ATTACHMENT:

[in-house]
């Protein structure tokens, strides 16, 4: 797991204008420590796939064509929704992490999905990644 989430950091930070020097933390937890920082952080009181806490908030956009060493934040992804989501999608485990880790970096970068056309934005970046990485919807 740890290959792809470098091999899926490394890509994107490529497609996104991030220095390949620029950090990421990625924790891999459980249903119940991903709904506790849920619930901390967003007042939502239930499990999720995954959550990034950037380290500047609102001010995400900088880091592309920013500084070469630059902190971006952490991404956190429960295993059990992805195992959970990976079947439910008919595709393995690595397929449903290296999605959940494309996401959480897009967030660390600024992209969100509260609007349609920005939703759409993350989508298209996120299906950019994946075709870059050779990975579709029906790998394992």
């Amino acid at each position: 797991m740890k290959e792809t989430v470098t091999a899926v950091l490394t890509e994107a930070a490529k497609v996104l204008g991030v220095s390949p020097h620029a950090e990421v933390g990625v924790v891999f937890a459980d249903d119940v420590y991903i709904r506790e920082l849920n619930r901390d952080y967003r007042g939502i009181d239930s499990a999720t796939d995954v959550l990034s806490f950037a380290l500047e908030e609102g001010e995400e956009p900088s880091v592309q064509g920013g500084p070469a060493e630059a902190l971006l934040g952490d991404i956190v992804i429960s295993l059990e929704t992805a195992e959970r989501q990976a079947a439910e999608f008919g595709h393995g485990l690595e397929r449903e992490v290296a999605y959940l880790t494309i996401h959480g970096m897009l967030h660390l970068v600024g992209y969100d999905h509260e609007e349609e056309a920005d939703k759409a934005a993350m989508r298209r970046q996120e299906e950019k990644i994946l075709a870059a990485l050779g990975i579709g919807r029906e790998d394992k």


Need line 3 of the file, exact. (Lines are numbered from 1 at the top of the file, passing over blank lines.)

């Amino acid at each position: 797991m740890k290959e792809t989430v470098t091999a899926v950091l490394t890509e994107a930070a490529k497609v996104l204008g991030v220095s390949p020097h620029a950090e990421v933390g990625v924790v891999f937890a459980d249903d119940v420590y991903i709904r506790e920082l849920n619930r901390d952080y967003r007042g939502i009181d239930s499990a999720t796939d995954v959550l990034s806490f950037a380290l500047e908030e609102g001010e995400e956009p900088s880091v592309q064509g920013g500084p070469a060493e630059a902190l971006l934040g952490d991404i956190v992804i429960s295993l059990e929704t992805a195992e959970r989501q990976a079947a439910e999608f008919g595709h393995g485990l690595e397929r449903e992490v290296a999605y959940l880790t494309i996401h959480g970096m897009l967030h660390l970068v600024g992209y969100d999905h509260e609007e349609e056309a920005d939703k759409a934005a993350m989508r298209r970046q996120e299906e950019k990644i994946l075709a870059a990485l050779g990975i579709g919807r029906e790998d394992k």